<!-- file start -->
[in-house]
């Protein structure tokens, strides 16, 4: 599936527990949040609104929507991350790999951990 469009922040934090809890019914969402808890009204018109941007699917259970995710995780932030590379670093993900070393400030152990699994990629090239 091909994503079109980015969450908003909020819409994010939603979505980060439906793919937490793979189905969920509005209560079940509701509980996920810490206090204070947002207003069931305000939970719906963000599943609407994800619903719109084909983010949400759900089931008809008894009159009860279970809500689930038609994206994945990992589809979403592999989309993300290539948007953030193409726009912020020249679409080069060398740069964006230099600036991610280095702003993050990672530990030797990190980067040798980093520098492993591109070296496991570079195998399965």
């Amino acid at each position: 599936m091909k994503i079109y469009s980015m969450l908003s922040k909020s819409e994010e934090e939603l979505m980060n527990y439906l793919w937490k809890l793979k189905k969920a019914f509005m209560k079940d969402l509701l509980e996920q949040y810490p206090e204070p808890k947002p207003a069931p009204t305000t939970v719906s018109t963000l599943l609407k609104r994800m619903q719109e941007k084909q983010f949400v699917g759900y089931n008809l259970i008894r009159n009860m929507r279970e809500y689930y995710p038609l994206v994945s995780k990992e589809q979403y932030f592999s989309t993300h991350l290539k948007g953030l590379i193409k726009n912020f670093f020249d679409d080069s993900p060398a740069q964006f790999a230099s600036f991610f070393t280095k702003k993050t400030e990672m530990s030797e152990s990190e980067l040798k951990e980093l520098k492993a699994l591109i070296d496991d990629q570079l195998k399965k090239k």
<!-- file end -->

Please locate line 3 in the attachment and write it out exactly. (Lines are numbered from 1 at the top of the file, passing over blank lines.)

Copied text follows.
């Amino acid at each position: 599936m091909k994503i079109y469009s980015m969450l908003s922040k909020s819409e994010e934090e939603l979505m980060n527990y439906l793919w937490k809890l793979k189905k969920a019914f509005m209560k079940d969402l509701l509980e996920q949040y810490p206090e204070p808890k947002p207003a069931p009204t305000t939970v719906s018109t963000l599943l609407k609104r994800m619903q719109e941007k084909q983010f949400v699917g759900y089931n008809l259970i008894r009159n009860m929507r279970e809500y689930y995710p038609l994206v994945s995780k990992e589809q979403y932030f592999s989309t993300h991350l290539k948007g953030l590379i193409k726009n912020f670093f020249d679409d080069s993900p060398a740069q964006f790999a230099s600036f991610f070393t280095k702003k993050t400030e990672m530990s030797e152990s990190e980067l040798k951990e980093l520098k492993a699994l591109i070296d496991d990629q570079l195998k399965k090239k």